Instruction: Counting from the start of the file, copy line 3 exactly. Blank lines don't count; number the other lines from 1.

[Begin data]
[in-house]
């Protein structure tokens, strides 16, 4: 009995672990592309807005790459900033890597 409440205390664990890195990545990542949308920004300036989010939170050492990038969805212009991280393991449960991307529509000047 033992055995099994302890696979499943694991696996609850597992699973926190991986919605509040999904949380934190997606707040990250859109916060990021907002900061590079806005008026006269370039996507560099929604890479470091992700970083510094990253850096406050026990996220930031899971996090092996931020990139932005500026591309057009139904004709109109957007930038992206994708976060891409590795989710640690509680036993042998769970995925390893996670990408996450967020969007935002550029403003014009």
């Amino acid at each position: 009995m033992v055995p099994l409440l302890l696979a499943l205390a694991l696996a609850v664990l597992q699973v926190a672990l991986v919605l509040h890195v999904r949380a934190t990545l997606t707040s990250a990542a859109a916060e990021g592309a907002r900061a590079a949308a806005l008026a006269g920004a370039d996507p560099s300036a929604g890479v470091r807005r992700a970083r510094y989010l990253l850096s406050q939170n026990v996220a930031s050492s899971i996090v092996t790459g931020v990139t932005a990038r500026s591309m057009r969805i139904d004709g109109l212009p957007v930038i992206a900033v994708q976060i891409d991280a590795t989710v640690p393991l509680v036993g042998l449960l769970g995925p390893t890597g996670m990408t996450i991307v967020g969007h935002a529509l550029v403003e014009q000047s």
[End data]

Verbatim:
């Amino acid at each position: 009995m033992v055995p099994l409440l302890l696979a499943l205390a694991l696996a609850v664990l597992q699973v926190a672990l991986v919605l509040h890195v999904r949380a934190t990545l997606t707040s990250a990542a859109a916060e990021g592309a907002r900061a590079a949308a806005l008026a006269g920004a370039d996507p560099s300036a929604g890479v470091r807005r992700a970083r510094y989010l990253l850096s406050q939170n026990v996220a930031s050492s899971i996090v092996t790459g931020v990139t932005a990038r500026s591309m057009r969805i139904d004709g109109l212009p957007v930038i992206a900033v994708q976060i891409d991280a590795t989710v640690p393991l509680v036993g042998l449960l769970g995925p390893t890597g996670m990408t996450i991307v967020g969007h935002a529509l550029v403003e014009q000047s």